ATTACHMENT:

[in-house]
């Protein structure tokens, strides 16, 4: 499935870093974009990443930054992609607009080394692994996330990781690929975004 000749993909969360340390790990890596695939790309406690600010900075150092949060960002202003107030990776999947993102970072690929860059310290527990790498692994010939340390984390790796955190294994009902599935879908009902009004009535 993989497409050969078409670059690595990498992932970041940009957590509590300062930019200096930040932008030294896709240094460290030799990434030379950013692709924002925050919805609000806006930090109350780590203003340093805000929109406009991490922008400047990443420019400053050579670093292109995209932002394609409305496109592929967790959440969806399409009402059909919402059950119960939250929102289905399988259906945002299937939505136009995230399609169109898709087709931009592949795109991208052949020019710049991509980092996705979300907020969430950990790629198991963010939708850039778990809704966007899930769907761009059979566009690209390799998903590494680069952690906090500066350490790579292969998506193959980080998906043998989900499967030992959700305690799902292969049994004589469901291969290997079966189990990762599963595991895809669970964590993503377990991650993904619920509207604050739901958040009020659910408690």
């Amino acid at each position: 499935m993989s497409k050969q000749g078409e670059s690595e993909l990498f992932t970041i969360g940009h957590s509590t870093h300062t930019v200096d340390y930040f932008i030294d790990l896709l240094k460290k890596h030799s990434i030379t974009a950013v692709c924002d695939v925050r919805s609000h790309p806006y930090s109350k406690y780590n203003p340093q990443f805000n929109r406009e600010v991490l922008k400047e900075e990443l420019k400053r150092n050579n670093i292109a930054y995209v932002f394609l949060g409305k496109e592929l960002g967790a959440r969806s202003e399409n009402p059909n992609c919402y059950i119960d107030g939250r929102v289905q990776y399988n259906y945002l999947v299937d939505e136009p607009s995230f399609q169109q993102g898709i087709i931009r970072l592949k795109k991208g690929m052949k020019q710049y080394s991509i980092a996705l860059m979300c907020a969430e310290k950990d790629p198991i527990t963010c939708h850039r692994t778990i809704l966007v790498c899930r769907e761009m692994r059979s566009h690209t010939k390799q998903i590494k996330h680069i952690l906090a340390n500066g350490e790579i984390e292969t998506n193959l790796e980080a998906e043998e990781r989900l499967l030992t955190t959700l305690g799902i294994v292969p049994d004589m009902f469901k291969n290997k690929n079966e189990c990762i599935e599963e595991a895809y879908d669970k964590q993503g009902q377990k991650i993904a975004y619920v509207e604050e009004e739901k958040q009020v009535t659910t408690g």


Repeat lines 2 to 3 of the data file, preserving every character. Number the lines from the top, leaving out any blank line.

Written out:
């Protein structure tokens, strides 16, 4: 499935870093974009990443930054992609607009080394692994996330990781690929975004 000749993909969360340390790990890596695939790309406690600010900075150092949060960002202003107030990776999947993102970072690929860059310290527990790498692994010939340390984390790796955190294994009902599935879908009902009004009535 993989497409050969078409670059690595990498992932970041940009957590509590300062930019200096930040932008030294896709240094460290030799990434030379950013692709924002925050919805609000806006930090109350780590203003340093805000929109406009991490922008400047990443420019400053050579670093292109995209932002394609409305496109592929967790959440969806399409009402059909919402059950119960939250929102289905399988259906945002299937939505136009995230399609169109898709087709931009592949795109991208052949020019710049991509980092996705979300907020969430950990790629198991963010939708850039778990809704966007899930769907761009059979566009690209390799998903590494680069952690906090500066350490790579292969998506193959980080998906043998989900499967030992959700305690799902292969049994004589469901291969290997079966189990990762599963595991895809669970964590993503377990991650993904619920509207604050739901958040009020659910408690």
């Amino acid at each position: 499935m993989s497409k050969q000749g078409e670059s690595e993909l990498f992932t970041i969360g940009h957590s509590t870093h300062t930019v200096d340390y930040f932008i030294d790990l896709l240094k460290k890596h030799s990434i030379t974009a950013v692709c924002d695939v925050r919805s609000h790309p806006y930090s109350k406690y780590n203003p340093q990443f805000n929109r406009e600010v991490l922008k400047e900075e990443l420019k400053r150092n050579n670093i292109a930054y995209v932002f394609l949060g409305k496109e592929l960002g967790a959440r969806s202003e399409n009402p059909n992609c919402y059950i119960d107030g939250r929102v289905q990776y399988n259906y945002l999947v299937d939505e136009p607009s995230f399609q169109q993102g898709i087709i931009r970072l592949k795109k991208g690929m052949k020019q710049y080394s991509i980092a996705l860059m979300c907020a969430e310290k950990d790629p198991i527990t963010c939708h850039r692994t778990i809704l966007v790498c899930r769907e761009m692994r059979s566009h690209t010939k390799q998903i590494k996330h680069i952690l906090a340390n500066g350490e790579i984390e292969t998506n193959l790796e980080a998906e043998e990781r989900l499967l030992t955190t959700l305690g799902i294994v292969p049994d004589m009902f469901k291969n290997k690929n079966e189990c990762i599935e599963e595991a895809y879908d669970k964590q993503g009902q377990k991650i993904a975004y619920v509207e604050e009004e739901k958040q009020v009535t659910t408690g």